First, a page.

This strange little insect turned up on my front screen door, several days ago. I have not ever seen one of these insects before - well, not with a set of fully fledged flying wings - especially not with these steely-blue translucent wings. I was able to "recognise" the shape of the head of this insect, for as a former gardener in Canberra I had to deal with many Leaf Hoppers - mostly flightless nymphs of the Passion-fruit Leaf Hopper.From the head shape and the "bug" eyes, it reminded me of a Cicada and Leaf Hoppers. Both are members of the Hemiptera Order - "Bugs".
I did a search on my favourite Insects site, the Chew Family's "Insects of Brisbane". I quickly found a page with similar insects, the "Yellow and Black Leafhopper". This confirmed my original impression that I was on the right track - Leafhoppers - Subfamily Cicadellinae, Family Cicadellidae. Obviously the group is named after the Cicadas.
That site gave me a link to a further site, from the NSW Dept of Primary Industries. They have a key for distinguishing related families - Leaf Hopper or Spittle Bug?
This is part of the Website: Key to the Leafhoppers and Treehoppers of Australia and neighbouring areas - by Murray J. Fletcher, Orange Agricultural Institute.
The closest I could find to my insect is this species Ishidaella tumida, another orange-bodied Leaf Hopper, quite similar to mine.
The following notes on Leaf Hoppers and Cicadas are adapted from the Chew Family website pages on the "Order Hemiptera - Bugs, Aphids and Cicadas."
"The insects in Order Hemiptera are extremely diverse in size, shape and colour. They include the Bugs, Aphids, Cicadas, leafhoppers and scale insects."
If you find the combination of Cicadas with Aphids and Scale insects to be a bit puzzling, remember that they have one common characteristic: their sucking mouths (stylets). Because of the position of this insect higher than my head, and as I was unsure what I was dealing with, I was reluctant to handle it, so unfortunately I do not have an image which shows the sucking mouth parts.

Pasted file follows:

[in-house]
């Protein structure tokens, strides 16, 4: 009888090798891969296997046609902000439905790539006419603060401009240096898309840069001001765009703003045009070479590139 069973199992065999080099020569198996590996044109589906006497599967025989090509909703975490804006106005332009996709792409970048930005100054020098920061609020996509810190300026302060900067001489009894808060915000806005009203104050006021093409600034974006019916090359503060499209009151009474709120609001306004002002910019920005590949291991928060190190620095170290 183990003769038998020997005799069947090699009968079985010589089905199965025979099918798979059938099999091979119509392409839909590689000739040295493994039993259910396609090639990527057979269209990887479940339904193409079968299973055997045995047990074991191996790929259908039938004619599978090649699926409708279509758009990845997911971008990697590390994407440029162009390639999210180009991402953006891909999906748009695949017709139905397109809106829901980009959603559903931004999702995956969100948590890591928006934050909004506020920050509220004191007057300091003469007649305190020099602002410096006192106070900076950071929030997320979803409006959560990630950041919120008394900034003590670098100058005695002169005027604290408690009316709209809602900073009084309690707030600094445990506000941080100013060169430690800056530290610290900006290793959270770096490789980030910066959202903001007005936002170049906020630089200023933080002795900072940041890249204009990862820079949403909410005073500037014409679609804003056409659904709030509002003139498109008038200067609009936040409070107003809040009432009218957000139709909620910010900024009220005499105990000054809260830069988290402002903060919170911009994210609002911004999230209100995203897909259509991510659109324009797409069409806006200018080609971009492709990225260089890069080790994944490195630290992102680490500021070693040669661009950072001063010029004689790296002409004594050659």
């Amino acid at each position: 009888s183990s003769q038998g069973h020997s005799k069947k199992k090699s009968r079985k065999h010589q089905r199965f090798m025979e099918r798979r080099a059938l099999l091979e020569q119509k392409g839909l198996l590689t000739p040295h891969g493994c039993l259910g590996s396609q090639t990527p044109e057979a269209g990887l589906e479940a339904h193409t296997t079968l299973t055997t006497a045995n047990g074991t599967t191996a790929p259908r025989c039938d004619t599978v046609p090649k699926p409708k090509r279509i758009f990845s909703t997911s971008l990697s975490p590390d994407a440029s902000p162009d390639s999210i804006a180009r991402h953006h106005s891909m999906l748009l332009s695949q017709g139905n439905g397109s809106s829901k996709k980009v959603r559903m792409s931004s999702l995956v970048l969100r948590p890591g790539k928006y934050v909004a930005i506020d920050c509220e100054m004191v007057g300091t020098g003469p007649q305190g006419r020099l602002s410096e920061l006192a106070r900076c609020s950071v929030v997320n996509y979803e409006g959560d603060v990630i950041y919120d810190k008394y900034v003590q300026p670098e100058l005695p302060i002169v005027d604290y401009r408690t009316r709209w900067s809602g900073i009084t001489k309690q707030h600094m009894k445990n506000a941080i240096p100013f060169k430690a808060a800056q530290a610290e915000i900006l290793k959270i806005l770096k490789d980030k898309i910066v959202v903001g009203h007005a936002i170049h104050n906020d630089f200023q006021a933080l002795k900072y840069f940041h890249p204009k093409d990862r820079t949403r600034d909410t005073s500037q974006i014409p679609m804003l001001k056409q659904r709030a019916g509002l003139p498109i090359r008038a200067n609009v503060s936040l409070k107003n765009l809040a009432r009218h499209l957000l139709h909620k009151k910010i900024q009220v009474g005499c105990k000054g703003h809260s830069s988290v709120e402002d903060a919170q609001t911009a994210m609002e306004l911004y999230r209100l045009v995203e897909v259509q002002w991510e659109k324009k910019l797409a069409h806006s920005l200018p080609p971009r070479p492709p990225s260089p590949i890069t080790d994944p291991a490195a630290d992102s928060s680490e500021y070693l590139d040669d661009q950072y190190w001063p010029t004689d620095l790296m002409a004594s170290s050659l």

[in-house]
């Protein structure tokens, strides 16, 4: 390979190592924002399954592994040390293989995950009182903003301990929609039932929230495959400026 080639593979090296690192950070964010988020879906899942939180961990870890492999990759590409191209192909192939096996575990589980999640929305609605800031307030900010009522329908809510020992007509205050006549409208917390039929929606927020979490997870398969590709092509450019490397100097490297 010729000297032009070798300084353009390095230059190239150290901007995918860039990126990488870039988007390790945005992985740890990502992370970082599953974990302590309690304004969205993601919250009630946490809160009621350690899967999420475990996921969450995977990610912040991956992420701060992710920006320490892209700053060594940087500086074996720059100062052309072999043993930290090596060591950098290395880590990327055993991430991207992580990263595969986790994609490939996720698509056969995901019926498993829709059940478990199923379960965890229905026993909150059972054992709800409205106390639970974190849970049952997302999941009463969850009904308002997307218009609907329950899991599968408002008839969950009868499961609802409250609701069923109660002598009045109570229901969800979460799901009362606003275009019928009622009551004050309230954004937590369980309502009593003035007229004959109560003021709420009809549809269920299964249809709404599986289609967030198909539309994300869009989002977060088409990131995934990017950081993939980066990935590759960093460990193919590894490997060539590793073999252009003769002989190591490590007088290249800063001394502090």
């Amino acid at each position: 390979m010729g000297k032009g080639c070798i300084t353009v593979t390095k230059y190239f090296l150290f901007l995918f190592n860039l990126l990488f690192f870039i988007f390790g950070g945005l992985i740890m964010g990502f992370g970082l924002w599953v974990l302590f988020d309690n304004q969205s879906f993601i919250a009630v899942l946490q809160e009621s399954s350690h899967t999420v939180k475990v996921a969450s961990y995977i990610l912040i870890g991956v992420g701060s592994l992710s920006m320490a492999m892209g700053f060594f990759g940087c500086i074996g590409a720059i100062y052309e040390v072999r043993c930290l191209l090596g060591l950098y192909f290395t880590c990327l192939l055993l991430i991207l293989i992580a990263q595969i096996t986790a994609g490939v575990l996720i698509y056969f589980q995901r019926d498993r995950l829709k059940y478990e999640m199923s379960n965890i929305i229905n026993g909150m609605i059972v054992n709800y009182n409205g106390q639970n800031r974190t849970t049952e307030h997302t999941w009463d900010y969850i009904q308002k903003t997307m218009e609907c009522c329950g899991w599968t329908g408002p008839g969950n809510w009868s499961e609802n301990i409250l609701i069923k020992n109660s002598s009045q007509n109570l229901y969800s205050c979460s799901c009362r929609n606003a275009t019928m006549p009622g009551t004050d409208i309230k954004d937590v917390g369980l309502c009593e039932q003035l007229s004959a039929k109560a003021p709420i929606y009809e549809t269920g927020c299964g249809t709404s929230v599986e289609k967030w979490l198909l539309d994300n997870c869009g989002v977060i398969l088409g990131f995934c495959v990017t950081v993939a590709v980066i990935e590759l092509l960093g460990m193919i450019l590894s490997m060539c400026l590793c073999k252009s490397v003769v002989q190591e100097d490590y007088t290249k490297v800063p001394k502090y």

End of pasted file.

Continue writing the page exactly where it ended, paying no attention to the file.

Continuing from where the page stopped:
All of the insect in this Sub-Order suck juice from plants, insects or other animals. (I'd rather not think of blood sucking bugs - but there is a group of related insect (in the group known as True Bugs) which are called "Assassin Bugs". I wrote about one of these previously. Many of them are small, but one is up to 30 mm long. Fortunately for us, dear reader, they concentrate on insects, termites and spiders, though reportedly they can give a painful prick on prying fingers.
Members in the Order Hemiptera undergo "incomplete metamorphosis" and their young, the nymphs, look much the same as their adults except smaller and wingless. In this regard they have a totally different life-cycle from Butterflies and their caterpillars. Remember my comment above on how the shape of the head of this insect was familiar to me as a former gardener in Canberra? One could never say that of a caterpillar's head resembling a butterfly's head.
This Suborder Auchenorrhyncha - includes cicadas, treehoppers and leafhoppers. Hoppers have hard forewings which held roof-like over the membranous hind wings on the back.